One aspect of migraine pain theory explains that migraine pain happens due to waves of activity by groups of excitable brain cells. These trigger chemicals, such as serotonin, to narrow blood vessels. Serotonin is a chemical necessary for communication between nerve cells. It can cause narrowing of blood vessels throughout the body.
When serotonin or estrogen levels change, the result for some is a migraine. Serotonin levels may affect both sexes, while fluctuating estrogen levels affect women only.
For women, estrogen levels naturally vary over the life cycle, with increases during fertile years and decreases afterwards. Women of childbearing age also experience monthly changes in estrogen levels. Migraines in women are often associated with these fluctuating hormone levels and may explain why women are more likely to have migraines than men.
Aura Phase: Strange Feelings Start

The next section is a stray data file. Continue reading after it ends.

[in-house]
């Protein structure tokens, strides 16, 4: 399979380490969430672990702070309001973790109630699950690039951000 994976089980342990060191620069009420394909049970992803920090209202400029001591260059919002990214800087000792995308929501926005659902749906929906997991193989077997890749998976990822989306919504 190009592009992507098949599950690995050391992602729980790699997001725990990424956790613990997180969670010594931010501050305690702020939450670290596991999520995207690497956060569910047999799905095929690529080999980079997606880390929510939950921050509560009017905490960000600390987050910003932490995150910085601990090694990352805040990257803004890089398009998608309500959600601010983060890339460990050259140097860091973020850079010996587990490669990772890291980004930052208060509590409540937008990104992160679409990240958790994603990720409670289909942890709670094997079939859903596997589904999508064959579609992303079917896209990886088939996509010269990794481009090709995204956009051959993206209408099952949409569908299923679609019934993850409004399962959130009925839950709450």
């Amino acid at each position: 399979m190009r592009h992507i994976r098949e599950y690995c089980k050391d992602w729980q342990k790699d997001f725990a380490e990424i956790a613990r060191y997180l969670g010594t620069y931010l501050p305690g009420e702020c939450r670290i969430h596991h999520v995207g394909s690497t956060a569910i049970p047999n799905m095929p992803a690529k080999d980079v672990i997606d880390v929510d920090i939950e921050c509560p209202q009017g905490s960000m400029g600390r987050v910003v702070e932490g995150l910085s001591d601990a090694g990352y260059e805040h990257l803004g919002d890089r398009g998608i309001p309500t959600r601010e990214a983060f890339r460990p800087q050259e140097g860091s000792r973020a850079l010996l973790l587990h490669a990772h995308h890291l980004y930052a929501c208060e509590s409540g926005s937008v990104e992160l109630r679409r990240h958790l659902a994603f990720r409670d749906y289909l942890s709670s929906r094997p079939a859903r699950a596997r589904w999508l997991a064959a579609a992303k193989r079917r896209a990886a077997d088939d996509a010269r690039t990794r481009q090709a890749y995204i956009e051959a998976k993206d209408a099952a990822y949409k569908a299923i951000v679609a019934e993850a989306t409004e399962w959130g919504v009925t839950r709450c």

About 1 in 3 to 1 in 4 people with migraines get an “aura” that begins before the headache or starts along with it. It may not happen with every headache, though.
An aura can include:
Changes in vision, such as:
- A flickering, jagged arc of light. It may have a complicated shape. It usually appears on the left or right side of your vision. Over a few minutes, it may get bigger.
- A blind spot in your field of vision. This problem — combined with the flickering lights — can make it hard to drive or focus your eyes on small objects.
- You might “see” images from the past or have hallucinations.
These symptoms may continue to get worse over the next several minutes.
Skin sensations. You might feel tingling or “pins and needles” in your body during an aura. It may also cause numbness. These feelings often affect the face and hands, but they can spread out across the body. They may continue to expand over the next several minutes.
Language problems. You may have a hard time communicating with others. Symptoms may include:
- Trouble expressing thoughts when you speak or write
- Trouble understanding spoken or written words
- Trouble concentrating
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Sometimes It Feels As If My Brain Is Swelling Sarah 30